It’s the end of a toy era!

By Karen Mizoguchi
Sheila Fitzgerald/Shutterstock

All 200 remaining Toys “R” Us and Babies “R” Us stores will close by today, June 29, officially bringing its 71-year business to an end. Some stores even have markdowns of 50-70 percent, though inventory for many liquidation sales differs in many stores.

In March, the company announced it would shut or sell all of its 735 U.S. stores. That same month, the website stopped taking orders. In May, Toys “R” Us was no longer accepting gift cards and discontinued coupons and loyalty rewards points.

The final farewell for many locations comes nine months after Toys “R” Us filed for Chapter 11 bankruptcy in September, in an effort to shed $5 billion it had accumulated in debt and reinvest the $400 million it was spending a year to pay that off, into its stores, CNN reported.

Though Toys “R” Us was once one of the go-to places for families to do their toy shopping, the retailer has struggled to compete against online stores like Amazon, as well as big chain companies like Walmart and Target.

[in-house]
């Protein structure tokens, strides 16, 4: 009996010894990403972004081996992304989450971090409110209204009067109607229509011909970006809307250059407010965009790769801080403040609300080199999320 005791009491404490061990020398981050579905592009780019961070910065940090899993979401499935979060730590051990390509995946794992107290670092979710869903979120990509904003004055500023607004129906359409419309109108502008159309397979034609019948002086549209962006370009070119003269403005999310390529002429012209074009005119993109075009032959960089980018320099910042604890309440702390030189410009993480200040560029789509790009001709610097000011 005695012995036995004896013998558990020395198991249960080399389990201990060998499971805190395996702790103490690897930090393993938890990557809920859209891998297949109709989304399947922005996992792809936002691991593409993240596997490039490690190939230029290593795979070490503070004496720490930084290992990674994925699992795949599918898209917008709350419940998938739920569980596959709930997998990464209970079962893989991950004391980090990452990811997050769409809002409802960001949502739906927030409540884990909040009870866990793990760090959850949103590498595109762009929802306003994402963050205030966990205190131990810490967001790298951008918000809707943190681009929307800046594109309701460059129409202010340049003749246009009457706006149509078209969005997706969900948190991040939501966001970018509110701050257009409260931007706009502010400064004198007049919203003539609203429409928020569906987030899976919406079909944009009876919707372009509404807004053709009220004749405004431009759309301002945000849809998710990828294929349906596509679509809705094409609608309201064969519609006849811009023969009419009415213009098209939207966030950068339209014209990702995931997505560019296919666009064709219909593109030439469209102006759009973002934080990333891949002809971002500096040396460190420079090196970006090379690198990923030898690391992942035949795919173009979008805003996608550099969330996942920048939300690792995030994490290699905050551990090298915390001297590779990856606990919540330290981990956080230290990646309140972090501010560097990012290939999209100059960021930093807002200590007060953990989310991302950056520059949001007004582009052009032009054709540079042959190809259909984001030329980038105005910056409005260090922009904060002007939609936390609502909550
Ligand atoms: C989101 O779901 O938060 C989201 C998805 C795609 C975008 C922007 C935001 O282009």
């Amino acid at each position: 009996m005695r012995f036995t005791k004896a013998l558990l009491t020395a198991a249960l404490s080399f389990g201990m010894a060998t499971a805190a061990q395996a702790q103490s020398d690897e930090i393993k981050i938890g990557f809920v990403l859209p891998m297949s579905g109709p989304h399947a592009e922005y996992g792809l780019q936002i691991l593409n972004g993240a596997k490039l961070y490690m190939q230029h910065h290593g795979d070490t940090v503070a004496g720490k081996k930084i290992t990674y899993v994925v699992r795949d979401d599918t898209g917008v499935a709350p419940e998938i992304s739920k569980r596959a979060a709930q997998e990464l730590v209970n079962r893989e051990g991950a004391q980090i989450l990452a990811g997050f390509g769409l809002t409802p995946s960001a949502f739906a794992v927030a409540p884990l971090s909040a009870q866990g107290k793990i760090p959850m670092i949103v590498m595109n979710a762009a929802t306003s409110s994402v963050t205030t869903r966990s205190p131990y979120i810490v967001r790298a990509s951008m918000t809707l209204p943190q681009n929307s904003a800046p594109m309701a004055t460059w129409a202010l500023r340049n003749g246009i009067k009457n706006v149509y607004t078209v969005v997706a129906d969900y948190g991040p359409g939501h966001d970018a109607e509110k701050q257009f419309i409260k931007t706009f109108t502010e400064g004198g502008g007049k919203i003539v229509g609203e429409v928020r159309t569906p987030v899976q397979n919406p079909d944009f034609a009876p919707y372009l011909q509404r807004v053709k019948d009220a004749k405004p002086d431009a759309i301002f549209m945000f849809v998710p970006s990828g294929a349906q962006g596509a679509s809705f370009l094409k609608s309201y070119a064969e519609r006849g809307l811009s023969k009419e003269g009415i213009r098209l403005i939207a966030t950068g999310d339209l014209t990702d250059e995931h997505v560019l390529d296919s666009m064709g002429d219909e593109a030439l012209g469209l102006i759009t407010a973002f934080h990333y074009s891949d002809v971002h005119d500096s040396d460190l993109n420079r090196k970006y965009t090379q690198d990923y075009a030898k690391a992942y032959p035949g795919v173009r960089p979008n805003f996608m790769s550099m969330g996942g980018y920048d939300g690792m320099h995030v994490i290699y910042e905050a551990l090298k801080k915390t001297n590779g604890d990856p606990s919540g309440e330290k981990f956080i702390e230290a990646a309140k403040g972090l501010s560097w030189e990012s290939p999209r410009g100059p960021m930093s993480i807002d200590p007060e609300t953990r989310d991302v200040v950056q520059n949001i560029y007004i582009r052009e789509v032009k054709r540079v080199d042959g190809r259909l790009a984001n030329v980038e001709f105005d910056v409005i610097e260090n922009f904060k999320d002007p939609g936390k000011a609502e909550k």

Toys “R” Us was founded by Charles Lazarus, who first opened a children’s furniture store in Washington, D.C. in 1948.

In 1957, Lazarus opened the first Toys “R” Us store, and changed the way families across the country shopped for their children during the holiday season and beyond, until he stepped down as CEO in 1994.

Days after the company announced it would close its stores, Lazarus died at 94.

When Toys “R” Us announced it would be closing, nearly 31,000 U.S. employees learned that they would not get any severance. Earlier this month, many employees protested the lack of severance pay in areas including New Jersey and New York, according to CNN.

Unfortunately, the law prevents companies in the process of liquidating from issuing employees any severance.

This article originally appeared on People.com.

Advertisement

Comments

Be the first to comment!